Article first published online: 22 DEC 2003 | DOI: 10.1002/anie.199416441

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      Liquid-Crystalline behavior over a wide temperature range and reversible phase transitions are observed for the polymer network 1, which is held together by hydrogen bonds between benzoic acid and pyridyl units

    30. Ladder Polymers and Oligomers Based on Hemiporphyrazine (pages 1646–1648)

      Dipl.-Chem. Michael Rack and Prof. Dr. Michael Hanack

      Article first published online: 22 DEC 2003 | DOI: 10.1002/anie.199416461

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      Ladder oligomers of various lengths containing metallomacrocycles as structural elements (shown on the right) have been synthesized in a controlled fashion for the first time. The oligomers posses three, five, or seven nickel atoms, the polymer at least nine.

    31. Biosynthetic Investigations on Pyridazomycin (pages 1648–1651)

      Dr. Heike Bockholt, Prof. Dr. John M. Beale and Priv.-Doz. Dr. Jürgen Rohr

      Article first published online: 22 DEC 2003 | DOI: 10.1002/anie.199416481

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      An unexpected amino acid metabolism is used by a subspecies of the soil bacterium Streptomyces violaceoniger to produce the antifungal antibiotic pyridazomycin 1-C1. Feeding studies with isotopically labeled precursors indicate that 1 is constructed from ornithine, glycine, and probably oxaloacetate.

    32. Preparation and Structure of C76(S8)6: A First Step in the Crystallographic Investigation of Higher Fullerenes (pages 1651–1654)

      Rudi H. Michel, Prof. Manfred M. Kappes, Dr. Peter Adelmann and Dr. Georg Roth

      Article first published online: 22 DEC 2003 | DOI: 10.1002/anie.199416511

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      A sandwich-like structure, in which planes of closely packed C76 molecules are interleaved with layers of S8 rings, is formed by the fullerene-sulfur adduct. C76(S8)6 (shown on the right). The structure of this compound has been studied by single-crystal X-ray diffraction. The results are consistent with a chiral C76 molecule with D2 symmetry.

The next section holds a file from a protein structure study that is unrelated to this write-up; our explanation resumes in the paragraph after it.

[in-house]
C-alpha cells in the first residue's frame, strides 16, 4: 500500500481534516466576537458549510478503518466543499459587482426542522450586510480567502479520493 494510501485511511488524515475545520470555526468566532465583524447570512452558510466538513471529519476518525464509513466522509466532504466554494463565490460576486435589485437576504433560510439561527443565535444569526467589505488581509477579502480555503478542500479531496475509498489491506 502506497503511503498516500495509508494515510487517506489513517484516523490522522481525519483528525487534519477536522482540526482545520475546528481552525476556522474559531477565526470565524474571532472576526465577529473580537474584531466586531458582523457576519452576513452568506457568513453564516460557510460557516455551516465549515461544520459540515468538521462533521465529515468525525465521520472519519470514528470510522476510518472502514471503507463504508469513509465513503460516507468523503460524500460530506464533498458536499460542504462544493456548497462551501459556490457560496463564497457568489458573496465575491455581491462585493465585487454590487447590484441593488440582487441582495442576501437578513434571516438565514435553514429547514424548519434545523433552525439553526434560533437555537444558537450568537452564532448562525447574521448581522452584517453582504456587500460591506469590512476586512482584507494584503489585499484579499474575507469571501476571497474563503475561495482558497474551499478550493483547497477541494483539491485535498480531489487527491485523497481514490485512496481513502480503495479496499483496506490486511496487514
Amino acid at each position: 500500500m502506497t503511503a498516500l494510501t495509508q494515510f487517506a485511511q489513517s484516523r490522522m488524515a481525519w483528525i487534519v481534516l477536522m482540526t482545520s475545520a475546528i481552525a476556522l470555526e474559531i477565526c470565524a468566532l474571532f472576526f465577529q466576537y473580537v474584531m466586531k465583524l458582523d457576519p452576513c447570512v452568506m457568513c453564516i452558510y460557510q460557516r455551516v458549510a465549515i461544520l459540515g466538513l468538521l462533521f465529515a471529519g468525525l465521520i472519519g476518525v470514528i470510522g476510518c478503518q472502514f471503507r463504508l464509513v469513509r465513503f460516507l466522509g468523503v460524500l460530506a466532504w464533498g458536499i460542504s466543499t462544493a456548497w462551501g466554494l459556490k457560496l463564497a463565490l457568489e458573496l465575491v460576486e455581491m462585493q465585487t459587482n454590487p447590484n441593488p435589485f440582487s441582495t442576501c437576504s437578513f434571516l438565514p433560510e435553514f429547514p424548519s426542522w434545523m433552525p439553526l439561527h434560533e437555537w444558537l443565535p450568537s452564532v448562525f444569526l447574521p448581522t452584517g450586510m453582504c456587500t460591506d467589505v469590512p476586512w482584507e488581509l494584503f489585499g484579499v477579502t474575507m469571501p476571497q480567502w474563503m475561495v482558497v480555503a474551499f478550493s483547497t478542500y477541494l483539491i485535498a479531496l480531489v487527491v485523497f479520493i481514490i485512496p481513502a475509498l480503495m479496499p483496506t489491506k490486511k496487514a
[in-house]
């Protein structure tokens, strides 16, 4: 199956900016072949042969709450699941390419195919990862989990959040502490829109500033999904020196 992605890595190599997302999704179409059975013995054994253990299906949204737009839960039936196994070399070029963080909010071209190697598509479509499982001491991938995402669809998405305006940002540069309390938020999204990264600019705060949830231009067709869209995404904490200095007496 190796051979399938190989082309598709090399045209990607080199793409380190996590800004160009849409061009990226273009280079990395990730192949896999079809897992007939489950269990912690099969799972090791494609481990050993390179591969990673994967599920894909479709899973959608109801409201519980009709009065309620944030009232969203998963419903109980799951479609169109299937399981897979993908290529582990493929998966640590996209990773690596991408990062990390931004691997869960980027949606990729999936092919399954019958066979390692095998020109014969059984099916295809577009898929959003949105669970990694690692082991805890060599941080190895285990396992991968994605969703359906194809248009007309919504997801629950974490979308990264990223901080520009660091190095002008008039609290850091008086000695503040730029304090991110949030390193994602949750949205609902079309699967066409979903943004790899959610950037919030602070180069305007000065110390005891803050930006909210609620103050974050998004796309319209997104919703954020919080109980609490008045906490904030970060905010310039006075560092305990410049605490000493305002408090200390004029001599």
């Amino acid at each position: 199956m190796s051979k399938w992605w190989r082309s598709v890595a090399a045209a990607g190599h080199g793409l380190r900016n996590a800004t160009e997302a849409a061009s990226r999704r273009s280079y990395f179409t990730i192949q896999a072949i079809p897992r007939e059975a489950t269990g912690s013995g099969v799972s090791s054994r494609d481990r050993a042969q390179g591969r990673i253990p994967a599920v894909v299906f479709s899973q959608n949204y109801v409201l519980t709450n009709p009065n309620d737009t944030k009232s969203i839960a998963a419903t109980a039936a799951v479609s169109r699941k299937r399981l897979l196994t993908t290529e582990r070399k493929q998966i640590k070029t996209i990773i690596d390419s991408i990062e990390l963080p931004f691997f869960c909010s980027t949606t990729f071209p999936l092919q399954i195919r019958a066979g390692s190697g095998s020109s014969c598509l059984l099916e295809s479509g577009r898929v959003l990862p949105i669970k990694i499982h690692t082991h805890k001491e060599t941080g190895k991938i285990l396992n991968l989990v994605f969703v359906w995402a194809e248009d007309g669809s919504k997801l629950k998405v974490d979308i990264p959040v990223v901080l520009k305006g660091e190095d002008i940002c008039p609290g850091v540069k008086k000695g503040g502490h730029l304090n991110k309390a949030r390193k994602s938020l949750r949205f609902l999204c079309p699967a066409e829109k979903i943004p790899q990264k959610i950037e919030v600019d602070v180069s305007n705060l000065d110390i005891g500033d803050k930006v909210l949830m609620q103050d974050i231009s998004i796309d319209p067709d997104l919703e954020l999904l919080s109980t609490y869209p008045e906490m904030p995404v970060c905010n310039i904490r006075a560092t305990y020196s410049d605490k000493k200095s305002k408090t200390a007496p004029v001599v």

33. Synthesis of an Azathymidine and Its Incorporation into Oligonucleotides (pages 1654–1657)

      Dr. Karl-Heinz Altmann, Dr. Susan M. Freier, Dr. Uwe Pieles and Dr. Tammo Winkler

      Article first published online: 22 DEC 2003 | DOI: 10.1002/anie.199416541

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      Increased stability towards enzymatic degradation is observed for oligonucleotides if they contain the thymidine analogue 1. Its binding ability for complementary RNA is not decreased significantly, which makes 1 interesting as a building block for antisense oligonucleotides. Compound 1 can be prepared in a nineteen-step synthesis starting from D-serine.

    34. Active Surface Carbon—A Reactive Intermediate in the Production of Synthesis Gas from Methane and Carbon Dioxide (pages 1657–1660)

      Dipl.-Chem. Michael F. Mark and Prof. Dr. Wilhelm F. Maier

      Article first published online: 22 DEC 2003 | DOI: 10.1002/anie.199416571

      Pulse chemisorption studies reveal that a subsequent reaction is part of the mechanism of the formation of synthesis gas from CH4 and CO2, known since 1928. In the first step CH4 is decomposed on a Rh/A12O3 catalyst into reactive surface carbon CS and H2; in the second step C8 reacts with CO2 to give CO, but it is still not clear whether this step is also catalyzed by Rh.

    35. Carboxylatoiron(II) Aggregates: A Novel Femath image Complex with Threefold Symmetry (pages 1660–1662)

      Dr. Stéphane Ménage, Dr. Hiroshi Fujii, Dr. Michael P. Hendrich and Prof. Lawrence Que Jr.

      Article first published online: 22 DEC 2003 | DOI: 10.1002/anie.199416601

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      One monodentate and two bidentate carboxylato ligands link the central FeII ion in the cation of 1 (shown on the right) with each of the three neighboring FeII ions. This arrangement results in a complex with threefold symmetry and weak ferromagnetic interactions between the iron centers. Such aggregates may be important in the initial stages of ferritin core formation in the absence of dioxygen. Hbpg = N,N-bis(2-pyridylmethyl)glycine.